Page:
Bob Dwyer and the Wallabies of 1995 would attest otherwise, if ruefully so. The order of the right boot Andrew administered in the World Cup quarter- final in Cape Town that summer, with his last-gasp long-range drop goal, remains a towering testominy to his ability to deliver when it matters most. It will matter very much at The Stoop this afternoon. Victory against Harlequins would crown Andrew's Falcons champions of the Allied Dunbar Premiership. Defeat would pass the title-winning laurels to the double- seeking Saracens.
It is sure to be a test of nerve as well as champion mettle for the Falcons, victory having been snatched from their clutches in their last two away matches - against Saracens and Wasps. Even Andrew has confessed to feeling the strain.
"I'm not sure my heart can stand any more of this," he said after kicking half of his team's points in their 20-15 win against Bath at Gateshead on Monday. It is just as well, then, that Andrew will have such a doughty force as Pat Lam leading from the front this afternoon.
The captain of Western Samoa will be captain of the Falcons for the day, in the absence of the concussed Dean Ryan. He will also be the man the Sarries spies at The Stoop will fear the most. No foreign legionnaire, or native footsoldier for that matter, has made as marked an impression in the Premiership this season as the irrepressible Lam.
His dynamic back-row play has been the principal driving force behind Newcastle's championship challenge - and a headline-writers' dream too. "Lam leads the slaughter," has been a familiar sight. This particular Lam is certainly not dressed mutton.
His family stock is Samoan but his rugby pedigree is that of a prime New Zealander. A native Aucklander, he was groomed in the same New Zealand Colts side as Va'aiga Tuigamala, John Timu, Craig Innes, Walter Little, Matthew Ridge, Craig Dowd and Jamie Joseph. He played for the land of his Samoan forefathers in the 1991 World Cup, making a quarter-final appearance against Scotland at Murrayfield after featuring in the famous Arms Park victory that had the cruel world pointing out what a mercy it was that Wales had faced only the West of Samoa.
"Playing in that World Cup over here was a great opportunity for me," Lam reflected late last week. "But I'd come through the ranks as a New Zealand player. I played in every age group side. At the end of the tournament I had a talk with the Samoan management and said, `look, I've always wanted to be an All Black. I don't want to get to the end of my career and say what if? So can I give it a couple of years and if it doesn't work out I'll come back to Samoa and give it my best shot?' "
That best shot went tanatlisingly close to the bullseye. Lam played for New Zealand in the Hong Kong Sevens in 1992 and joined the tour party in Australia that year as a replacement for the injured Mike Brewer. He got his chance in the midweek side against Sydney but the break he got was not the one he wanted. Fractured ribs ended his tour after 30 minutes. Lam's All Black dream was broken too. "I was injured in 1993," he said, "and in 1994 the Samoan management said, `look, if you're going to come you've got to come now'."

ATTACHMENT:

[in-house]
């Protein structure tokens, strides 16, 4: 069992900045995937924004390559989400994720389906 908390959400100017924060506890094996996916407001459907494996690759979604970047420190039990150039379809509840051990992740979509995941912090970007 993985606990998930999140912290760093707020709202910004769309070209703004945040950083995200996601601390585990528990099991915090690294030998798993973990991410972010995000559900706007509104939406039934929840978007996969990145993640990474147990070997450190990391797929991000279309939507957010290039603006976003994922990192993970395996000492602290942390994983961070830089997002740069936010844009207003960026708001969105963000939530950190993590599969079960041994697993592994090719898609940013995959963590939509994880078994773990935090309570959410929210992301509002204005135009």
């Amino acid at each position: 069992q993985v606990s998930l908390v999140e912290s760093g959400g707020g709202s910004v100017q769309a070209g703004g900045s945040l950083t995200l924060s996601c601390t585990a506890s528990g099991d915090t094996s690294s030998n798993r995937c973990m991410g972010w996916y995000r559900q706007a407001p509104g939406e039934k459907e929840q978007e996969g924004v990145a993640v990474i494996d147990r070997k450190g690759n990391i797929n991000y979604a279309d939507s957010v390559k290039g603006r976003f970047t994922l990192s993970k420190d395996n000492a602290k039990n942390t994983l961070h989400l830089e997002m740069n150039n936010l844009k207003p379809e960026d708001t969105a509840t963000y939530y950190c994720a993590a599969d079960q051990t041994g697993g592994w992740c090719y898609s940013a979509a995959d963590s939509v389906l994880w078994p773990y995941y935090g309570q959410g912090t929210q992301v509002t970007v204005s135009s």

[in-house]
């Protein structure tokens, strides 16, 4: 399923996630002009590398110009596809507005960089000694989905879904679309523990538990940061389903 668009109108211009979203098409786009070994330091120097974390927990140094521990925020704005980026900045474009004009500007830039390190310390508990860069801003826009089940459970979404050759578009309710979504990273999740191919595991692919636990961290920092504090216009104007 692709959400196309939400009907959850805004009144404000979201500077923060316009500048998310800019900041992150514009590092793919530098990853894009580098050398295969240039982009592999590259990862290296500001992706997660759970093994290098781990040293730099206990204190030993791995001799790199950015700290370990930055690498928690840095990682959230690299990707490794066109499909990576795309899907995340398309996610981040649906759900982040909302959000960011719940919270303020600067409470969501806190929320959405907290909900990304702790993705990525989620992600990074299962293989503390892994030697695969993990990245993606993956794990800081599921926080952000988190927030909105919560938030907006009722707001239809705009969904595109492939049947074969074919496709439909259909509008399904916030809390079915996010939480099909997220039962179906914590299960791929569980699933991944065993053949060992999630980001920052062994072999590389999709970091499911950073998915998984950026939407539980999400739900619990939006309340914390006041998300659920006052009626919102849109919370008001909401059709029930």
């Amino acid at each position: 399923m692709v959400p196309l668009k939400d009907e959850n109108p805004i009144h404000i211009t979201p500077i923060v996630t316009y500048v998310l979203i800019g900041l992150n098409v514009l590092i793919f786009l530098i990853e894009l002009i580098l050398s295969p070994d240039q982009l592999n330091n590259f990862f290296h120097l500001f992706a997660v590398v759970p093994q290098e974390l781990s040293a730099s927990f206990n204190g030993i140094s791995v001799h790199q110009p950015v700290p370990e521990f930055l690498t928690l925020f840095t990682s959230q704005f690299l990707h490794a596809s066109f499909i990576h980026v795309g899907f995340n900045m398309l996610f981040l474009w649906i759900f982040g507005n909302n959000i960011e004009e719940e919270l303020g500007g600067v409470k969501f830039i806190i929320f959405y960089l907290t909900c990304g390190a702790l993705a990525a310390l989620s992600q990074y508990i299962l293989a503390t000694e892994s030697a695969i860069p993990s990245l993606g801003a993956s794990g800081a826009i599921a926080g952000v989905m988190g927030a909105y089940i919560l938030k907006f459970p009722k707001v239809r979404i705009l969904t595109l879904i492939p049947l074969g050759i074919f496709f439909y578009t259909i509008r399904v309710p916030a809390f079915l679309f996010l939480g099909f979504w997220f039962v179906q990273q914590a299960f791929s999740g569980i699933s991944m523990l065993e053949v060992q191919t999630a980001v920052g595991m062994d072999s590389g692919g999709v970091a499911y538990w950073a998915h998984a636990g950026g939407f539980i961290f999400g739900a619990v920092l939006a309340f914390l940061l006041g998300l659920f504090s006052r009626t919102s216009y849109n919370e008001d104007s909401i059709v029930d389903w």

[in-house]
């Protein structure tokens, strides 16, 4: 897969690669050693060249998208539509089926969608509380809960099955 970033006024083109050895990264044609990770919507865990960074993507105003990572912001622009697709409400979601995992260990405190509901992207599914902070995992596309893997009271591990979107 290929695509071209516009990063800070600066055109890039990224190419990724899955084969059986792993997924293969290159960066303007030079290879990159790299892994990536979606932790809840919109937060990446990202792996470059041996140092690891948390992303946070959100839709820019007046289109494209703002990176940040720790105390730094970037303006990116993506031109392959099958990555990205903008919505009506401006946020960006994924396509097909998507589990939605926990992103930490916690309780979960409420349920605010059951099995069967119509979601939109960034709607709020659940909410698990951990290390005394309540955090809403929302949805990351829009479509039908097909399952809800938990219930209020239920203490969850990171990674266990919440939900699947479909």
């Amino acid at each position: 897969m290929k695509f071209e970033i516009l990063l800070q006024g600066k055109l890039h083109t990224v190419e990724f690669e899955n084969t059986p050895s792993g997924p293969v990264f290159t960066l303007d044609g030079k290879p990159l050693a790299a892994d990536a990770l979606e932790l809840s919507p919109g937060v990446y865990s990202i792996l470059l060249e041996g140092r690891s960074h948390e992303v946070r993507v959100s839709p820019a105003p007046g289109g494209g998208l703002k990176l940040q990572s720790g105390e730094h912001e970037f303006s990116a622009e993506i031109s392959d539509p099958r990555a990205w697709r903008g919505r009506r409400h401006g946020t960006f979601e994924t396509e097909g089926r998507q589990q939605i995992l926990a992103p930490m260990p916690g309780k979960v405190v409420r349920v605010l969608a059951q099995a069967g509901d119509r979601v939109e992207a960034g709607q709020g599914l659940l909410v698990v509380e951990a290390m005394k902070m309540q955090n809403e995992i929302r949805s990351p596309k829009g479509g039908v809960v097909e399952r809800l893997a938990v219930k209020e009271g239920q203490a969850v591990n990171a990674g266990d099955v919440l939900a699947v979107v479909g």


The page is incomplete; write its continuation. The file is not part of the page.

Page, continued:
Lam has since added another World Cup quarter-final appearance to his first-class curriculum vitae. He captained the Western Samoan team beaten by the hosts after reaching the final eight in South Africa three years ago. He has also savoured success at provincial level in New Zealand, having collected four winners' medals as a member of some awesome Auckland XVs. The list of team-mates he recounts sounds like a who's who of recent All Black greats: "Sean Fitzpatrick, John Kirwan, Terry Wright, Joe Stanley, Michael Jones, Grant Fox, the Whetton brothers, the Brooke brothers..."
It just so happens that one of the Brooke brothers will be attempting to trip Lam and the Falcons at the final championship hurdle this afternoon. Quins have been less than mighty in the Premiership this season but, as their new coach, Zinzan Brooke very nearly plotted the downfall of Newcastle's rivals in the title race a fortnight ago. Saracens had to overcome a deficit of 10 points in the last nine minutes to keep the pressure on Andrew's team.
"The pressure is great," Lam acknowledged. "A lot rides on this game. Sir John Hall's vision was for the club to win the championship in five years and we can do it in two. It all comes down to this one game. It's like playing in a cup final really.
"The best part about it is it's in our hands. We don't have to worry about anyone else. If we want to win it, it's there for us to do. It's a great situation for us to be in."
At 29, Newcastle's great open side flanker is content with his situation in life too. His wife and their three young children are happily settled on Tyneside. And Lam is relishing his role in the rise of the Falcons.
"We were in the second division when I came here at the start of last year," he said. "But I looked at the whole set-up and saw how professional the club was. I could see us working our way right up and being a successful team. At clubs like Bath and Leicester, they've done it all before. The challenge isn't new. Here, it's exciting to be part of something that's new, a new era."
That era will have a trophy-winning glint to it if Lam and the new age Falcons swoop to conquer this afternoon.Reuse content